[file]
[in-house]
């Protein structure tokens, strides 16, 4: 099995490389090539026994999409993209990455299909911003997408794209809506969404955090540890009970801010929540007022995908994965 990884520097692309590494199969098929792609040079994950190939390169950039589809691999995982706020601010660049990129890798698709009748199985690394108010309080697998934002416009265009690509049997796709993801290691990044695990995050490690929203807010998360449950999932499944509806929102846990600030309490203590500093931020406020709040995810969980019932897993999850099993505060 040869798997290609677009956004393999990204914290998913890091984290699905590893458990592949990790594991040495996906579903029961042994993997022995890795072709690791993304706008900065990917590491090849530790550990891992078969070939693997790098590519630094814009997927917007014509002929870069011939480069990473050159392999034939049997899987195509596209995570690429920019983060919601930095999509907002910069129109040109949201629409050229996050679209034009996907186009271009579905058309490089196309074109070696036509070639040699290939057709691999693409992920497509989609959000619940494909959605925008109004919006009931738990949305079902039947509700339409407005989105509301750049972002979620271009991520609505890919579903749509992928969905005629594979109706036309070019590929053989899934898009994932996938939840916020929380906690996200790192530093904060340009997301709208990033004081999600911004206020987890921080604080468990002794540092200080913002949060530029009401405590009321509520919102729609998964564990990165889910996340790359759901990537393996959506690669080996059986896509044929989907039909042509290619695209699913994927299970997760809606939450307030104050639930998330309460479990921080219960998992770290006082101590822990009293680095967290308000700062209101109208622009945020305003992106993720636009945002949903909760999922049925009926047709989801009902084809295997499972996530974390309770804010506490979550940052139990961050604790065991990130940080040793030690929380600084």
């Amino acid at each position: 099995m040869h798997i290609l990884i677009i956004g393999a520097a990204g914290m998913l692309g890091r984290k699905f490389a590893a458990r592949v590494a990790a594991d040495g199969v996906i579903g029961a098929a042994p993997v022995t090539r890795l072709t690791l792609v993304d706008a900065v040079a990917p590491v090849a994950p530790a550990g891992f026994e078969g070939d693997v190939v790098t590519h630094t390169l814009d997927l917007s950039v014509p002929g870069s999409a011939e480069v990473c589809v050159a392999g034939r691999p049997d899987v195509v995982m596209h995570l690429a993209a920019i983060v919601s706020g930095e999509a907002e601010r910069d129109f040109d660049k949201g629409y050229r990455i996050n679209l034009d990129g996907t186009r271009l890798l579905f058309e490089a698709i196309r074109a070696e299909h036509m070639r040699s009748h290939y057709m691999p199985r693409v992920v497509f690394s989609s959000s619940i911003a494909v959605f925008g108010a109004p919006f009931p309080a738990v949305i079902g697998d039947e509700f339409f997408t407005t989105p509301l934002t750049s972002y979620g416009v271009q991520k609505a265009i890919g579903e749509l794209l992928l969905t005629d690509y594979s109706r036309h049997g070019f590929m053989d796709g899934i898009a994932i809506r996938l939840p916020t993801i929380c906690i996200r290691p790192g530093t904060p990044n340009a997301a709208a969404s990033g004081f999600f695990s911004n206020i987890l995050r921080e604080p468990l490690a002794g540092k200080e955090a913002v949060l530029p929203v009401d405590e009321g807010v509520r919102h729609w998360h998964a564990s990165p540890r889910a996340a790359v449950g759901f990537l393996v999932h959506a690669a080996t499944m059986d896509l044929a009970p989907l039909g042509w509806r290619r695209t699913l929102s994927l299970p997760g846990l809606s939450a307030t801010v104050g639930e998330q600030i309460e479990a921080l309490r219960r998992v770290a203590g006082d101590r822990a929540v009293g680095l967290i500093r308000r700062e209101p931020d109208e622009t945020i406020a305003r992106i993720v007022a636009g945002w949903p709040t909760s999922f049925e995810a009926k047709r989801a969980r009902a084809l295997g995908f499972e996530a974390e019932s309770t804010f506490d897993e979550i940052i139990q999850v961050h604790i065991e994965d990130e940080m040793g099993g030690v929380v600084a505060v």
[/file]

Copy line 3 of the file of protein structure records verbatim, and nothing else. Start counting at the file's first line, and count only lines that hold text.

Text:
């Amino acid at each position: 099995m040869h798997i290609l990884i677009i956004g393999a520097a990204g914290m998913l692309g890091r984290k699905f490389a590893a458990r592949v590494a990790a594991d040495g199969v996906i579903g029961a098929a042994p993997v022995t090539r890795l072709t690791l792609v993304d706008a900065v040079a990917p590491v090849a994950p530790a550990g891992f026994e078969g070939d693997v190939v790098t590519h630094t390169l814009d997927l917007s950039v014509p002929g870069s999409a011939e480069v990473c589809v050159a392999g034939r691999p049997d899987v195509v995982m596209h995570l690429a993209a920019i983060v919601s706020g930095e999509a907002e601010r910069d129109f040109d660049k949201g629409y050229r990455i996050n679209l034009d990129g996907t186009r271009l890798l579905f058309e490089a698709i196309r074109a070696e299909h036509m070639r040699s009748h290939y057709m691999p199985r693409v992920v497509f690394s989609s959000s619940i911003a494909v959605f925008g108010a109004p919006f009931p309080a738990v949305i079902g697998d039947e509700f339409f997408t407005t989105p509301l934002t750049s972002y979620g416009v271009q991520k609505a265009i890919g579903e749509l794209l992928l969905t005629d690509y594979s109706r036309h049997g070019f590929m053989d796709g899934i898009a994932i809506r996938l939840p916020t993801i929380c906690i996200r290691p790192g530093t904060p990044n340009a997301a709208a969404s990033g004081f999600f695990s911004n206020i987890l995050r921080e604080p468990l490690a002794g540092k200080e955090a913002v949060l530029p929203v009401d405590e009321g807010v509520r919102h729609w998360h998964a564990s990165p540890r889910a996340a790359v449950g759901f990537l393996v999932h959506a690669a080996t499944m059986d896509l044929a009970p989907l039909g042509w509806r290619r695209t699913l929102s994927l299970p997760g846990l809606s939450a307030t801010v104050g639930e998330q600030i309460e479990a921080l309490r219960r998992v770290a203590g006082d101590r822990a929540v009293g680095l967290i500093r308000r700062e209101p931020d109208e622009t945020i406020a305003r992106i993720v007022a636009g945002w949903p709040t909760s999922f049925e995810a009926k047709r989801a969980r009902a084809l295997g995908f499972e996530a974390e019932s309770t804010f506490d897993e979550i940052i139990q999850v961050h604790i065991e994965d990130e940080m040793g099993g030690v929380v600084a505060v």